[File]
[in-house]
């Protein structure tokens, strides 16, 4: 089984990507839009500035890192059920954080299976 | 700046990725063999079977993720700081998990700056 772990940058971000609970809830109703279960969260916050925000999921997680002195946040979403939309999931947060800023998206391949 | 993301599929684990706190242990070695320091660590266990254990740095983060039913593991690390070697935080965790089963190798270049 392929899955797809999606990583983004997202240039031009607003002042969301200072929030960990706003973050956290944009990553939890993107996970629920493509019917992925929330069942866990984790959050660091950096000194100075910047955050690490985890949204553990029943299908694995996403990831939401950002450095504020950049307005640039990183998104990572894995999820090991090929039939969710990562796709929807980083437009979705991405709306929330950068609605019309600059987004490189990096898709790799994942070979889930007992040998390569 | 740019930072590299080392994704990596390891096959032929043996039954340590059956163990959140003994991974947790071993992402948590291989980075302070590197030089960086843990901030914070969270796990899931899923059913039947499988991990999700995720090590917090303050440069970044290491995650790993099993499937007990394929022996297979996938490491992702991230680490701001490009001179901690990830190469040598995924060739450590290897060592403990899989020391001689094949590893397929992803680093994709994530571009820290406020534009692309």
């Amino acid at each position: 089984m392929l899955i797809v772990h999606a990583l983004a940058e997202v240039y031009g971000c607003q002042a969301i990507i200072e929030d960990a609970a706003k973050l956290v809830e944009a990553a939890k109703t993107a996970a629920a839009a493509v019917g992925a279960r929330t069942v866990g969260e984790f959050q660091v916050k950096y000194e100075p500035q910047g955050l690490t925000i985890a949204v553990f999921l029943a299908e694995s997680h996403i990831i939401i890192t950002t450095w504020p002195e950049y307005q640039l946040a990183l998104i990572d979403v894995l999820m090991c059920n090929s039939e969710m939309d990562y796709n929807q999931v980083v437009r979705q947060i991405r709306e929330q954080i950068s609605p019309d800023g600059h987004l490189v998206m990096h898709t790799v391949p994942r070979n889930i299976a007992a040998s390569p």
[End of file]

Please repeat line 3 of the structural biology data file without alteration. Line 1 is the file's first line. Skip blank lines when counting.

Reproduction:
């Amino acid at each position: 089984m392929l899955i797809v772990h999606a990583l983004a940058e997202v240039y031009g971000c607003q002042a969301i990507i200072e929030d960990a609970a706003k973050l956290v809830e944009a990553a939890k109703t993107a996970a629920a839009a493509v019917g992925a279960r929330t069942v866990g969260e984790f959050q660091v916050k950096y000194e100075p500035q910047g955050l690490t925000i985890a949204v553990f999921l029943a299908e694995s997680h996403i990831i939401i890192t950002t450095w504020p002195e950049y307005q640039l946040a990183l998104i990572d979403v894995l999820m090991c059920n090929s039939e969710m939309d990562y796709n929807q999931v980083v437009r979705q947060i991405r709306e929330q954080i950068s609605p019309d800023g600059h987004l490189v998206m990096h898709t790799v391949p994942r070979n889930i299976a007992a040998s390569p």